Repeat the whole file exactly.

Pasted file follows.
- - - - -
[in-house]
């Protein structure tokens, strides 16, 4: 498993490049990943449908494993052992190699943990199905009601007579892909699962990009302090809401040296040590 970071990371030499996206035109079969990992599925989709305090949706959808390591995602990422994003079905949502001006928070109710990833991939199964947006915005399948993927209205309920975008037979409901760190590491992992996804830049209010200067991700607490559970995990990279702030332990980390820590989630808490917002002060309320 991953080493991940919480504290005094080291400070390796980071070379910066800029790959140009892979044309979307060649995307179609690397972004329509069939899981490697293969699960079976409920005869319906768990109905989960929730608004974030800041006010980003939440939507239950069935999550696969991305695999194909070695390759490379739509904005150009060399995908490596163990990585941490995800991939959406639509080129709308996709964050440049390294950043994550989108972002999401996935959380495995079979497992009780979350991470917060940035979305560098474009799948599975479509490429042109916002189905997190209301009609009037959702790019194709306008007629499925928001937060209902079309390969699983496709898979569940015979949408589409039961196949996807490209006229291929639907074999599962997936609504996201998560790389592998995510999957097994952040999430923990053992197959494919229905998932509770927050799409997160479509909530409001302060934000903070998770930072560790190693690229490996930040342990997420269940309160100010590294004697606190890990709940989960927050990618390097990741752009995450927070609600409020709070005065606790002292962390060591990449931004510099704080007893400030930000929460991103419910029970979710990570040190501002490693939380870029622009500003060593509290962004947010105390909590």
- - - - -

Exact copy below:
[in-house]
């Protein structure tokens, strides 16, 4: 498993490049990943449908494993052992190699943990199905009601007579892909699962990009302090809401040296040590 970071990371030499996206035109079969990992599925989709305090949706959808390591995602990422994003079905949502001006928070109710990833991939199964947006915005399948993927209205309920975008037979409901760190590491992992996804830049209010200067991700607490559970995990990279702030332990980390820590989630808490917002002060309320 991953080493991940919480504290005094080291400070390796980071070379910066800029790959140009892979044309979307060649995307179609690397972004329509069939899981490697293969699960079976409920005869319906768990109905989960929730608004974030800041006010980003939440939507239950069935999550696969991305695999194909070695390759490379739509904005150009060399995908490596163990990585941490995800991939959406639509080129709308996709964050440049390294950043994550989108972002999401996935959380495995079979497992009780979350991470917060940035979305560098474009799948599975479509490429042109916002189905997190209301009609009037959702790019194709306008007629499925928001937060209902079309390969699983496709898979569940015979949408589409039961196949996807490209006229291929639907074999599962997936609504996201998560790389592998995510999957097994952040999430923990053992197959494919229905998932509770927050799409997160479509909530409001302060934000903070998770930072560790190693690229490996930040342990997420269940309160100010590294004697606190890990709940989960927050990618390097990741752009995450927070609600409020709070005065606790002292962390060591990449931004510099704080007893400030930000929460991103419910029970979710990570040190501002490693939380870029622009500003060593509290962004947010105390909590």